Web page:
"What I can say is the vital and urgent need for the US to decide on a package for Ukraine, because they need that support and we have a burden sharing between Europe and Canada and United States," Stoltenberg said in a discussion panel during the Munich Security Council. 

Stoltenberg reminded the audience in attendance that Ukraine is currently running low on resources, particularly ammunition.

“At the beginning of the war in Ukraine, we depleted our stocks, but now they are running quite low. So now we are focusing extremely also very much on how to ramp up production,” Stoltenberg said.

The NATO secretary general went on to announce that “there are new factories being set up, production has increased, but there is urgent need to do more.”

Last week, the US Senate passed a $95.3 billion foreign aid bill with assistance for Ukraine, but the bill faces an uncertain future in the US House of Representatives, where House Speaker Mike Johnson has signaled he will not bring it for a vote.

1:23 p.m. ET, February 19, 2024

China tells Ukraine it does not sell weapons to parties in conflict

From CNN’s Sahar Akbarzai and Simone McCarthy

Chinese Foreign Minister, Wang Yi speaks during the 2024 Munich Security Conference on February 17, in Munich, Germany.
Chinese Foreign Minister, Wang Yi speaks during the 2024 Munich Security Conference on February 17, in Munich, Germany. Johannes Simon/Getty Images

China does not sell lethal weapons to parties in conflict, the country's top diplomat told his Ukrainian counterpart over the weekend, during their meeting at the Munich Security Conference.

Chinese Foreign Minister Wang Yi said Beijing does not add “fuel to the fire” and will continue to play a constructive role in ending the Russia-Ukraine war, according to a statement published Sunday by China’s Foreign Ministry.

China claims impartiality in the war but has refused to condemn Moscow's illegal invasion and has acted as an increasingly critical lifeline for the sanctions-hit Russian economy.

Meanwhile, United States officials have repeatedly raised concerns with China about evidence it has suggesting that Chinese companies have sold non-lethal equipment to Russia for use in Ukraine. Last year, a US intel report said China was providing technology and equipment to Russia that was increasingly important to Moscow’s war.

Despite its close ties with Moscow, Beijing has also attempted to promote itself as a peace broker in the conflict — a position reiterated by Wang in remarks at the conference Saturday.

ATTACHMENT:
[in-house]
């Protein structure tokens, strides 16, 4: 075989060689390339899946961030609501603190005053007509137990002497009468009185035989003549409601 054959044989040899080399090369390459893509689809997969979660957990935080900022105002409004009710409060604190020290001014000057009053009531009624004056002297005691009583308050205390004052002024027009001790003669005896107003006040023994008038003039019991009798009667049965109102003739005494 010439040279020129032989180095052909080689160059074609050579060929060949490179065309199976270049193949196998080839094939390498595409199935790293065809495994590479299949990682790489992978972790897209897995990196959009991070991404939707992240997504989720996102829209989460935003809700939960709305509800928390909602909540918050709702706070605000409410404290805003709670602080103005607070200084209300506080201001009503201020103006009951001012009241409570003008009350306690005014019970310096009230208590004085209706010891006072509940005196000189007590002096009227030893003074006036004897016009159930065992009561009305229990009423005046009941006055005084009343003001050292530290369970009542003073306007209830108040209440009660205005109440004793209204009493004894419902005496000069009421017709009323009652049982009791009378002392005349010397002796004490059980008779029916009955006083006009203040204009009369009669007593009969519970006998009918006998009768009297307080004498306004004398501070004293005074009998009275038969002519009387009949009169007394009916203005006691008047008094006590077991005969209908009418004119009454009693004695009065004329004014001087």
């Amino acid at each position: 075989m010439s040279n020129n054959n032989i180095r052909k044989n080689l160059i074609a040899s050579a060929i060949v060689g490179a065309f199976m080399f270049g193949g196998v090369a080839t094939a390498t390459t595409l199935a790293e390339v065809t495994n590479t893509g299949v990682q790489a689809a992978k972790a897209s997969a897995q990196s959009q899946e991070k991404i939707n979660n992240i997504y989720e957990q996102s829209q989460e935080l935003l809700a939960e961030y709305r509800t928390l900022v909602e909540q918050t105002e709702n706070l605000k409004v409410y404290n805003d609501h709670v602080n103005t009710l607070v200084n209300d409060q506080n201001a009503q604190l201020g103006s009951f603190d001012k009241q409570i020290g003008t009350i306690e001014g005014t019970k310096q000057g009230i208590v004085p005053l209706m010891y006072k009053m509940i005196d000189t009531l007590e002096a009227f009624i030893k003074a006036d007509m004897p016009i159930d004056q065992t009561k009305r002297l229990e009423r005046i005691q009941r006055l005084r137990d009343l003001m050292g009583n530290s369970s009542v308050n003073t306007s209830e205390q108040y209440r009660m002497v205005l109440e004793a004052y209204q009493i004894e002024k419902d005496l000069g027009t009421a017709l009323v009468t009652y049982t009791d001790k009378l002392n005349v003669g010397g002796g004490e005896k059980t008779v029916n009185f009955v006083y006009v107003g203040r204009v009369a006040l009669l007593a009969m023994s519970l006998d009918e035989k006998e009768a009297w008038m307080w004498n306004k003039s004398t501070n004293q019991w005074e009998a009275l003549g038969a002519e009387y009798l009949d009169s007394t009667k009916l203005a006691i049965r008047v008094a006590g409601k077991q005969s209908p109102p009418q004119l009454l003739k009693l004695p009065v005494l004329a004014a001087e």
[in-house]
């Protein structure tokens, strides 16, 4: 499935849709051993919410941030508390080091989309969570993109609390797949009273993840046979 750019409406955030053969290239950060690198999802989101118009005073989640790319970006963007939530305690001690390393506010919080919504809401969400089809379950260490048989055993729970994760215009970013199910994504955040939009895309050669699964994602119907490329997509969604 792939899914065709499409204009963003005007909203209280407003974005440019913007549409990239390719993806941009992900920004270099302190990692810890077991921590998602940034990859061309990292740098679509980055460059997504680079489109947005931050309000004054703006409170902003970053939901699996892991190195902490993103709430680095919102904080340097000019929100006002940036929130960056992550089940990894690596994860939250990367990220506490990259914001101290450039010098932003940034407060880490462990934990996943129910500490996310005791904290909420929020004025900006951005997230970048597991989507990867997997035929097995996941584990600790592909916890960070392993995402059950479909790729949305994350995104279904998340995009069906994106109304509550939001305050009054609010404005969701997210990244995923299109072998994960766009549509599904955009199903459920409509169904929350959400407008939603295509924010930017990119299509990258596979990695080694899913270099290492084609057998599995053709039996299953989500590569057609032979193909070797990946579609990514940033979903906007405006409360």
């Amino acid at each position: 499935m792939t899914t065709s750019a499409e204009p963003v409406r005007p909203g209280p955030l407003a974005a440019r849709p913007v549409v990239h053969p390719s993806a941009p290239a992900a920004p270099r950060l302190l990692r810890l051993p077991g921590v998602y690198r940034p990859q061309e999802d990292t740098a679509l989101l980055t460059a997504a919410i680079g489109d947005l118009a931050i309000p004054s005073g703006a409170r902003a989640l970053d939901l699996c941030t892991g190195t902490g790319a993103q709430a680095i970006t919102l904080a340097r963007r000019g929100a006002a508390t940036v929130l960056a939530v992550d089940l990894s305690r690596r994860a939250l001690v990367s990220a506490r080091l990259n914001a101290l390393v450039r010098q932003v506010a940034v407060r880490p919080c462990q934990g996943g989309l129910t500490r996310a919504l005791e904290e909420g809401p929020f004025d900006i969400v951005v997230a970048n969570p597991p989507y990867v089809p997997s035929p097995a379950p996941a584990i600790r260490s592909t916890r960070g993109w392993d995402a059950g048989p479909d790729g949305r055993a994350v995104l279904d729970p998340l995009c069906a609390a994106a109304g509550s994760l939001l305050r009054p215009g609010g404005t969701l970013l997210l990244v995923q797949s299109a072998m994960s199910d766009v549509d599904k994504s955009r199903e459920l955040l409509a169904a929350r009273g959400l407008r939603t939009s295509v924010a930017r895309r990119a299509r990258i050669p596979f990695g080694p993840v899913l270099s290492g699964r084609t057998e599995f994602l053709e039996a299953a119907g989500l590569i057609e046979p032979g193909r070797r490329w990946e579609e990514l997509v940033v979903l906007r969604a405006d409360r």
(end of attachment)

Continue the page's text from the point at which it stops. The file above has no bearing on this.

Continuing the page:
"China has never given up on promoting peace or slackened its efforts to facilitate talks," he said, adding that Chinese leader Xi Jinping "had in-depth exchanges with world leaders including Russian and Ukrainian leaders, playing a constructive role in addressing the crisis."

Ukrainian Foreign Minister Dmytro Kuleba said on X that he spoke with Wang about "bilateral relations, trade, and the need to restore a just and lasting peace in Ukraine."

2:01 p.m. ET, February 19, 2024

Ukraine's military is monitoring how Russian forces are redirecting resources after capturing Avdiivka

From CNN's Radina Gigova and Svitlana Vlasova

The Ukrainian military is monitoring how Russian forces are regrouping and preparing for their next moves after capturing the eastern town of Avdiivka in Donetsk region, Ukrainian military spokesperson said Monday. 

Illia Yevlash, spokesperson for the Eastern Group of the Armed Forces of Ukraine, said now Russian forces had won Advdiivka, they would be able to move their forces wherever else they deemed necessary.

Yevlash said many brigades who had been involved in taking Adviivka, including intelligence units, special operations units, artillery, paratroopers and motorized infantry units could now be redirected.

"So now we will be actively monitoring how they will regroup. Usually, they need some time, about a week, to regroup, move their units, and then we will monitor where they will start to pressure," Yevlash said in an interview with Radio Free Europe/Radio Liberty on Monday. 

Russian forces have been attacking areas near Bakhmut and Mariinka in the Donetsk region, pushing towards the city of Kupiansk in Kharkiv region in the north, and amassing forces in Zhaporizhzhia region in the south.